Walking makes you think better and goofing off is good for you.
And no, I’m not being goofy.
Classical Greek philosophers understood well the benefit of a break. Aristotle’s school of thought is called Peripatetic, which means “walking” or “given to walk about”, and members of his school were thought to do their best thinking walking about the Lyceum.
Plato and Aristotle walking and disputing. Raphael‘s The School of Athens (1509-1511)
A couple of thousand years later, Henry David Thoreau penned in his journal, “Methinks that the moment my legs begin to move, my thoughts begin to flow.”
And just recently, a Stanford psychologist wrote an article for the Washington Post explaining why Spacing Out and Goofing Off is Good for You. It included the following:
“By taking that fifteen-minute period for mindlessness or daydreaming, your attention has been broadened and your mind is now able to make more creative connections between ideas. This cannot happen when you stay overly focused on a problem.”
How, then, did we come to think that we need to rush to back-to-back meetings and make important decisions sitting around conference tables?
In the investment world, where everything seems to be made into a frenetic competition, I hear people brag about how early in the morning they can start a meeting, and about how many 30-minute, or even 15-minute, calendar entries they can cram into a day.
Without walking further down this path though, remember that when you move around you circulate more blood and oxygen to both your muscles and your brain.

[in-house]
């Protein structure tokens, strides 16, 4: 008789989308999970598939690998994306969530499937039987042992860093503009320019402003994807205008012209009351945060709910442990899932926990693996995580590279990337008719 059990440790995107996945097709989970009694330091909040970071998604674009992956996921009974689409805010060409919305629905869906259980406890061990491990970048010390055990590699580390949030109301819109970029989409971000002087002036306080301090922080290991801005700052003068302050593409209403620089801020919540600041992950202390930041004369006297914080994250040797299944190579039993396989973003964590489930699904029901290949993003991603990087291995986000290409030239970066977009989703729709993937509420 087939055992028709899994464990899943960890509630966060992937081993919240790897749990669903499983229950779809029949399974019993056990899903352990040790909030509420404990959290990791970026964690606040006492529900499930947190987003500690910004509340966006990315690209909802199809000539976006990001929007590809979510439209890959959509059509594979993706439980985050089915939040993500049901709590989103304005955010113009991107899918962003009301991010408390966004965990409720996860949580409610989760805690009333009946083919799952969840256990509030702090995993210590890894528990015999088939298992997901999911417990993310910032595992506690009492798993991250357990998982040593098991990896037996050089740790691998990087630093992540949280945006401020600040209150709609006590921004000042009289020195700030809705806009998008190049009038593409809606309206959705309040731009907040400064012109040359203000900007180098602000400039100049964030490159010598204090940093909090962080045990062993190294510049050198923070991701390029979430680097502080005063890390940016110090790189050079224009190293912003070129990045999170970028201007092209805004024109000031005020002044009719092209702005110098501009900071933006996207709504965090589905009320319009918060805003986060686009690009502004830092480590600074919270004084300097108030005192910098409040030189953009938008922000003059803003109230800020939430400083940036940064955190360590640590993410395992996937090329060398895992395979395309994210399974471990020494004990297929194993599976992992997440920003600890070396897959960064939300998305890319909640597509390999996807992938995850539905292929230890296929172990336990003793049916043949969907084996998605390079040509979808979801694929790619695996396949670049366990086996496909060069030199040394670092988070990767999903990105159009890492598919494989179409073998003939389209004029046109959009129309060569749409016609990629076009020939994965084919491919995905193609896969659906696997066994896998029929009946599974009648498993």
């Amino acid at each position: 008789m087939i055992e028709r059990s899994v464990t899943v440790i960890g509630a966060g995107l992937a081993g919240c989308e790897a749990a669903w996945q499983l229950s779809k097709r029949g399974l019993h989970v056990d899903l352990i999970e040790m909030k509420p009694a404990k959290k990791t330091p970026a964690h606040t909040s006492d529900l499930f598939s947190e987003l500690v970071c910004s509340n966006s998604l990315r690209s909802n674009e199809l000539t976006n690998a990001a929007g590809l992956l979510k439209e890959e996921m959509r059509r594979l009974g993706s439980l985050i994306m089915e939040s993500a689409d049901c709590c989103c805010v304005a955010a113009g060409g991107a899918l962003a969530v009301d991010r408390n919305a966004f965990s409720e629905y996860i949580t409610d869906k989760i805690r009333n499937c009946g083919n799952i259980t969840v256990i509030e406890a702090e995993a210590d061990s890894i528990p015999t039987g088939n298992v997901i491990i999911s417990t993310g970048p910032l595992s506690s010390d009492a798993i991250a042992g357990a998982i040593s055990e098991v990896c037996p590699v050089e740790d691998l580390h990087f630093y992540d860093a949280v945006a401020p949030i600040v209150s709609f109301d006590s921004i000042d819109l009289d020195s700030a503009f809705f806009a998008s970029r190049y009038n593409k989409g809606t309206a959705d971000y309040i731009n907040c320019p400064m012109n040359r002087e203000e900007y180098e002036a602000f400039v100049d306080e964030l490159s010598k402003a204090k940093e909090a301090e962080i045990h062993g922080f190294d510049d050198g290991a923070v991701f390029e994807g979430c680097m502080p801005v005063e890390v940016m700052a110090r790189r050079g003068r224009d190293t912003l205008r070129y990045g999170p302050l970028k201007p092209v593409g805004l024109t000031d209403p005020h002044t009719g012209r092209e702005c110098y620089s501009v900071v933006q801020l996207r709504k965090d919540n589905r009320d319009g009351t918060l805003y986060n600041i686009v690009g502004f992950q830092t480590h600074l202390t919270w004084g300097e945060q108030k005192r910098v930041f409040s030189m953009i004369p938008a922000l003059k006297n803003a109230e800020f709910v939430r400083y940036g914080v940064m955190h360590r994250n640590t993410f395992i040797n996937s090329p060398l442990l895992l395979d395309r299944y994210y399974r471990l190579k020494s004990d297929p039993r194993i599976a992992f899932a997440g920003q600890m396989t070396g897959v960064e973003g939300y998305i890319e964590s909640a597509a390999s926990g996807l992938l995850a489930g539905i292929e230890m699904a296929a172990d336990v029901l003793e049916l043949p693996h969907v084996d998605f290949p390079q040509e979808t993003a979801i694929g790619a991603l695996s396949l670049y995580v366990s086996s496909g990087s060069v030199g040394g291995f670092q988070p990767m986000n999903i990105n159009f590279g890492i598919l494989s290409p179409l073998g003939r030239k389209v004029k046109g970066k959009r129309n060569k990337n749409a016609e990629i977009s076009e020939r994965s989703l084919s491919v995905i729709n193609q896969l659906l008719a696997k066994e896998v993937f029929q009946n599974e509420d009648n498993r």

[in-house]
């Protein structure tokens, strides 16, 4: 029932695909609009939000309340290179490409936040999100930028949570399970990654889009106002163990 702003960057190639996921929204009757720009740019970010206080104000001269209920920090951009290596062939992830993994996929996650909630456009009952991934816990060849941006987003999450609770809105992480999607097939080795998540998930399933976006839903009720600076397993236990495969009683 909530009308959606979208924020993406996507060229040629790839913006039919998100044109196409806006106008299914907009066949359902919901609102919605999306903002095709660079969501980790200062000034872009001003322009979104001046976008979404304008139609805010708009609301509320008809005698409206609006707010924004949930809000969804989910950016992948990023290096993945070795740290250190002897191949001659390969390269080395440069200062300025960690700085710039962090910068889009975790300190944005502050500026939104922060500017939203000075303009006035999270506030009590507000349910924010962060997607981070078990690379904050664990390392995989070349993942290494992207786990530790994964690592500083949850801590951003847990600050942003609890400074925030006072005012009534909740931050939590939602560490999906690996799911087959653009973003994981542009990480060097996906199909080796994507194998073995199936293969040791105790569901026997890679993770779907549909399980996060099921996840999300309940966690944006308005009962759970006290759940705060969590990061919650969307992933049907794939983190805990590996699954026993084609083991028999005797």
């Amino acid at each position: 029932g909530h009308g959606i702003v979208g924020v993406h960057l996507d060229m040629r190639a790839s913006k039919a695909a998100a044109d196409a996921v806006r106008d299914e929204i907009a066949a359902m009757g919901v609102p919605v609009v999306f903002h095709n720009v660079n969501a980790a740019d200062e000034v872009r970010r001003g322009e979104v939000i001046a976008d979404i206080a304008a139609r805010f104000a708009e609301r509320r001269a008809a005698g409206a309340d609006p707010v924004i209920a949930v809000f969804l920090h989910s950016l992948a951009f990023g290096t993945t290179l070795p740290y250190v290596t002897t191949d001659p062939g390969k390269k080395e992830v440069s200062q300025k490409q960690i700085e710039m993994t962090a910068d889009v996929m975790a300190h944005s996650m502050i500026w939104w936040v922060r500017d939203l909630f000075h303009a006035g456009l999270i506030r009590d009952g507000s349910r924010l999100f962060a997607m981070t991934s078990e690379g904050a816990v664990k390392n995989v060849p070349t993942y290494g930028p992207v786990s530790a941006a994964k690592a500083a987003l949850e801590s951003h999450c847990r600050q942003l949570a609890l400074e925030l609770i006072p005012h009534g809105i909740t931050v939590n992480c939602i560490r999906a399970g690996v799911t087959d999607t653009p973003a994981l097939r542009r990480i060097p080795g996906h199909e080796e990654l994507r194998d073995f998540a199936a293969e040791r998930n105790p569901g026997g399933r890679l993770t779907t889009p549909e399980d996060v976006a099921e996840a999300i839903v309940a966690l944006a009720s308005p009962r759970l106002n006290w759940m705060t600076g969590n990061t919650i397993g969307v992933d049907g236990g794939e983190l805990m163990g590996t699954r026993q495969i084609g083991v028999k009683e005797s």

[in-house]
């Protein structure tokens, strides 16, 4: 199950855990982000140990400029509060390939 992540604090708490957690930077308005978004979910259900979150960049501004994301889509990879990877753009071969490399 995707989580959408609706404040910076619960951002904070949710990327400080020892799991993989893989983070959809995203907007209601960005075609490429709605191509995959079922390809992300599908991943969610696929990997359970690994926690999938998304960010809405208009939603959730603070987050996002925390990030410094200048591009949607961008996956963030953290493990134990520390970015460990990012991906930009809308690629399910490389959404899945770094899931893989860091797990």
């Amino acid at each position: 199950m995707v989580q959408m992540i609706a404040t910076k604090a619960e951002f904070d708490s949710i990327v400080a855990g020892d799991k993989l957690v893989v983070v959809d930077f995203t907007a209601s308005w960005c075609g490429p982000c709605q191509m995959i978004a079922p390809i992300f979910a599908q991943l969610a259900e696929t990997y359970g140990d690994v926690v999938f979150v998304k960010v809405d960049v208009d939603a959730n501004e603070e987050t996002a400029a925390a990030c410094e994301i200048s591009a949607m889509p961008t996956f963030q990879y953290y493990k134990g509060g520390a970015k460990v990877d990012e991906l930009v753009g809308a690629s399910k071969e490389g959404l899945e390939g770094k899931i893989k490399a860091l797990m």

As I write this, I can already hear some of the marathon meeting people I mentioned above thinking:
“Increased circulation is good?”
“Great, let’s go for a hard, fast run and race.”
This might get you in good shape, or hurt you if you are older, but for clear thinking, research suggests that a slow, tranquil stroll is better.
As an example, a recent study showed that participants who ambled through an arboretum improved their performance on tests more than those who walked rapidly along city streets.
Yes, slow and steady wins, again.
I can’t do this subject full justice on this blog, so consider strolling through the following to learn more:
Remember, Einstein said that “To stimulate creativity, one must develop the childlike inclination for play.”
During the week, Preston McSwain is a Managing Partner and Founder of Fiduciary Wealth Partners, an SEC registered investment advisor.
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